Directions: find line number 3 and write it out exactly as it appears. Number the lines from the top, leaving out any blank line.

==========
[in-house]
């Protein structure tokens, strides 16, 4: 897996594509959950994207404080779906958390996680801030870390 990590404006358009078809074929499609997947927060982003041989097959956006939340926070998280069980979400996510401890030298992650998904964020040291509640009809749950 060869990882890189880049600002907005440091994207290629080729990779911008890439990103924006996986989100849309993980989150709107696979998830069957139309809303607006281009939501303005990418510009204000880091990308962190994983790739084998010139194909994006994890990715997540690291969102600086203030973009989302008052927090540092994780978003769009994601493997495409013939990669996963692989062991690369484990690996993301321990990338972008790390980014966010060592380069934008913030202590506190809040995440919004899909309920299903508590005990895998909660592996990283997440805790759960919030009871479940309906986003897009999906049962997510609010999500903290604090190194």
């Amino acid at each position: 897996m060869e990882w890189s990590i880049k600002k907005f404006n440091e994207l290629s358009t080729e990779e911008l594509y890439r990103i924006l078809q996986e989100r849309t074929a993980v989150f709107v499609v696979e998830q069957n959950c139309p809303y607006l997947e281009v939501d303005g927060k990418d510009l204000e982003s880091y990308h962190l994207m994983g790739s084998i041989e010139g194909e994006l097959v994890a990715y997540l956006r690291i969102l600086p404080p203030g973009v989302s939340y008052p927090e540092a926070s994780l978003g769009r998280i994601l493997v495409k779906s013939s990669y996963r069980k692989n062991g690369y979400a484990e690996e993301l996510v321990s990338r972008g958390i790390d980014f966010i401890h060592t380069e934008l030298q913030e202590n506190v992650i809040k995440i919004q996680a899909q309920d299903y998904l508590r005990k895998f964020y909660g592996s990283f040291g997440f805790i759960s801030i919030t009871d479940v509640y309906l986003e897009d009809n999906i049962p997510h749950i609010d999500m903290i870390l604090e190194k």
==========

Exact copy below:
């Amino acid at each position: 897996m060869e990882w890189s990590i880049k600002k907005f404006n440091e994207l290629s358009t080729e990779e911008l594509y890439r990103i924006l078809q996986e989100r849309t074929a993980v989150f709107v499609v696979e998830q069957n959950c139309p809303y607006l997947e281009v939501d303005g927060k990418d510009l204000e982003s880091y990308h962190l994207m994983g790739s084998i041989e010139g194909e994006l097959v994890a990715y997540l956006r690291i969102l600086p404080p203030g973009v989302s939340y008052p927090e540092a926070s994780l978003g769009r998280i994601l493997v495409k779906s013939s990669y996963r069980k692989n062991g690369y979400a484990e690996e993301l996510v321990s990338r972008g958390i790390d980014f966010i401890h060592t380069e934008l030298q913030e202590n506190v992650i809040k995440i919004q996680a899909q309920d299903y998904l508590r005990k895998f964020y909660g592996s990283f040291g997440f805790i759960s801030i919030t009871d479940v509640y309906l986003e897009d009809n999906i049962p997510h749950i609010d999500m903290i870390l604090e190194k």